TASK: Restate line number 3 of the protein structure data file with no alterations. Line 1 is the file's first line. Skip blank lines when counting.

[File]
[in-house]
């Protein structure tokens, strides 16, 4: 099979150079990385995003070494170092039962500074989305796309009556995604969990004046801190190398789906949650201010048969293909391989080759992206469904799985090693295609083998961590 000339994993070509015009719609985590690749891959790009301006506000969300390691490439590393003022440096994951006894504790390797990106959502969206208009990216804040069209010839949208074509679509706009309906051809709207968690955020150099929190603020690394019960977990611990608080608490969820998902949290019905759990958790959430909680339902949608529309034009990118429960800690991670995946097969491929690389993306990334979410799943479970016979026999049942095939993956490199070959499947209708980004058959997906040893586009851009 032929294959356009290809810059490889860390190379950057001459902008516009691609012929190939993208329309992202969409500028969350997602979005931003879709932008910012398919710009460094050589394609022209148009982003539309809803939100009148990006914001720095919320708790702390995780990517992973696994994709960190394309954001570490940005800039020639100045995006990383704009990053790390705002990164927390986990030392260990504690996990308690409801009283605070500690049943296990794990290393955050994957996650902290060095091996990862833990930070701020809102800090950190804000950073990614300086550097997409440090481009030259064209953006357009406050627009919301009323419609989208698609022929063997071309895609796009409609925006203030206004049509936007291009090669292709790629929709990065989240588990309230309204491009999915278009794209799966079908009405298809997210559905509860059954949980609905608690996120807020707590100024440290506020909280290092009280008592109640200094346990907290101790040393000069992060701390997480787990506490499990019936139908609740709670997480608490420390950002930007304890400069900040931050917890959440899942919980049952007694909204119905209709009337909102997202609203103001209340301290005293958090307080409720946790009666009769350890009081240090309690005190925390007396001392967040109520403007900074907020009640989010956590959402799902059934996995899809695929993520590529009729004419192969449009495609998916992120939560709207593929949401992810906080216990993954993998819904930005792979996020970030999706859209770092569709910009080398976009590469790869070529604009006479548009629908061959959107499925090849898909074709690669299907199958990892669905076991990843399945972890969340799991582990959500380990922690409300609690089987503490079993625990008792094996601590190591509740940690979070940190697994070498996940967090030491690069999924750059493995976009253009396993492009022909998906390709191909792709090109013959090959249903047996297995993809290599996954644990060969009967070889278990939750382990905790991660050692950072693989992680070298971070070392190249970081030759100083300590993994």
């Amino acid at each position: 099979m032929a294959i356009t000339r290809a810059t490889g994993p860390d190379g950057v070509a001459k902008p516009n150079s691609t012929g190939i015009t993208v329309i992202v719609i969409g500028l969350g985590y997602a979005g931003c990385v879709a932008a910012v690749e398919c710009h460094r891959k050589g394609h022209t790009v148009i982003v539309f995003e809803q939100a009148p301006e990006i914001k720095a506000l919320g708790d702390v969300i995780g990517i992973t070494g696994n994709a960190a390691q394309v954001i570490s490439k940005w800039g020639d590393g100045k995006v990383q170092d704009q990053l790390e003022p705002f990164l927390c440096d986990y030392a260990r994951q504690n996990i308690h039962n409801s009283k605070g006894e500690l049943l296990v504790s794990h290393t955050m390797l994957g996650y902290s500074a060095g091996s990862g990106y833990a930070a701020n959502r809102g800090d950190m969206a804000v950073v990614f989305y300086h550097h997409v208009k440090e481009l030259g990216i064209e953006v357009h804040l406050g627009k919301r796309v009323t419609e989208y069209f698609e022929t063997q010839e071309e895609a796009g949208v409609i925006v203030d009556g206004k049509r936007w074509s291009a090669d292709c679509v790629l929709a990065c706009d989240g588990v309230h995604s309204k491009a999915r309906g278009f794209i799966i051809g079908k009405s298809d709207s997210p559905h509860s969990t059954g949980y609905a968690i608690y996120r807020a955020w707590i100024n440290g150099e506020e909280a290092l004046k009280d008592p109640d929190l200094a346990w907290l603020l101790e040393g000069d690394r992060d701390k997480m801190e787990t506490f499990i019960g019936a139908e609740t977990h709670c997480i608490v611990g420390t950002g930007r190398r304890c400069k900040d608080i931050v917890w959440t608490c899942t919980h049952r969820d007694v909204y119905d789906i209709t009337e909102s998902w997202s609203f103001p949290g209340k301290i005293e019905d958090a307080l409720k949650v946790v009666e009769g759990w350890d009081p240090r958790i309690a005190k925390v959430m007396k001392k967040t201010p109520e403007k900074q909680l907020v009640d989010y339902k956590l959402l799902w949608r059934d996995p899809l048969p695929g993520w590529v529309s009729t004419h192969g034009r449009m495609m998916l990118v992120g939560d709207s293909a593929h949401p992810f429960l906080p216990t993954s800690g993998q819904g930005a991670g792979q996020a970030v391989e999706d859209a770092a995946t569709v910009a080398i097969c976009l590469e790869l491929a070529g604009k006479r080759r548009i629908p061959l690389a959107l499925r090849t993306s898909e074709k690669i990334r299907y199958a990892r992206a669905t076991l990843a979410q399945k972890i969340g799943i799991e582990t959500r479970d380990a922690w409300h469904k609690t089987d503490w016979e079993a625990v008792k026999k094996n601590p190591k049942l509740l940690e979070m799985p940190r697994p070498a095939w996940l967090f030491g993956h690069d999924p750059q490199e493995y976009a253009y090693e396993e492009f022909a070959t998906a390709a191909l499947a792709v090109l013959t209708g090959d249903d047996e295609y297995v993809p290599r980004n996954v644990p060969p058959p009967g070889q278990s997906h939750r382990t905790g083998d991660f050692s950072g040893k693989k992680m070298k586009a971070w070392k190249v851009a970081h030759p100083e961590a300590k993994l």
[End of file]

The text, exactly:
């Amino acid at each position: 099979m032929a294959i356009t000339r290809a810059t490889g994993p860390d190379g950057v070509a001459k902008p516009n150079s691609t012929g190939i015009t993208v329309i992202v719609i969409g500028l969350g985590y997602a979005g931003c990385v879709a932008a910012v690749e398919c710009h460094r891959k050589g394609h022209t790009v148009i982003v539309f995003e809803q939100a009148p301006e990006i914001k720095a506000l919320g708790d702390v969300i995780g990517i992973t070494g696994n994709a960190a390691q394309v954001i570490s490439k940005w800039g020639d590393g100045k995006v990383q170092d704009q990053l790390e003022p705002f990164l927390c440096d986990y030392a260990r994951q504690n996990i308690h039962n409801s009283k605070g006894e500690l049943l296990v504790s794990h290393t955050m390797l994957g996650y902290s500074a060095g091996s990862g990106y833990a930070a701020n959502r809102g800090d950190m969206a804000v950073v990614f989305y300086h550097h997409v208009k440090e481009l030259g990216i064209e953006v357009h804040l406050g627009k919301r796309v009323t419609e989208y069209f698609e022929t063997q010839e071309e895609a796009g949208v409609i925006v203030d009556g206004k049509r936007w074509s291009a090669d292709c679509v790629l929709a990065c706009d989240g588990v309230h995604s309204k491009a999915r309906g278009f794209i799966i051809g079908k009405s298809d709207s997210p559905h509860s969990t059954g949980y609905a968690i608690y996120r807020a955020w707590i100024n440290g150099e506020e909280a290092l004046k009280d008592p109640d929190l200094a346990w907290l603020l101790e040393g000069d690394r992060d701390k997480m801190e787990t506490f499990i019960g019936a139908e609740t977990h709670c997480i608490v611990g420390t950002g930007r190398r304890c400069k900040d608080i931050v917890w959440t608490c899942t919980h049952r969820d007694v909204y119905d789906i209709t009337e909102s998902w997202s609203f103001p949290g209340k301290i005293e019905d958090a307080l409720k949650v946790v009666e009769g759990w350890d009081p240090r958790i309690a005190k925390v959430m007396k001392k967040t201010p109520e403007k900074q909680l907020v009640d989010y339902k956590l959402l799902w949608r059934d996995p899809l048969p695929g993520w590529v529309s009729t004419h192969g034009r449009m495609m998916l990118v992120g939560d709207s293909a593929h949401p992810f429960l906080p216990t993954s800690g993998q819904g930005a991670g792979q996020a970030v391989e999706d859209a770092a995946t569709v910009a080398i097969c976009l590469e790869l491929a070529g604009k006479r080759r548009i629908p061959l690389a959107l499925r090849t993306s898909e074709k690669i990334r299907y199958a990892r992206a669905t076991l990843a979410q399945k972890i969340g799943i799991e582990t959500r479970d380990a922690w409300h469904k609690t089987d503490w016979e079993a625990v008792k026999k094996n601590p190591k049942l509740l940690e979070m799985p940190r697994p070498a095939w996940l967090f030491g993956h690069d999924p750059q490199e493995y976009a253009y090693e396993e492009f022909a070959t998906a390709a191909l499947a792709v090109l013959t209708g090959d249903d047996e295609y297995v993809p290599r980004n996954v644990p060969p058959p009967g070889q278990s997906h939750r382990t905790g083998d991660f050692s950072g040893k693989k992680m070298k586009a971070w070392k190249v851009a970081h030759p100083e961590a300590k993994l």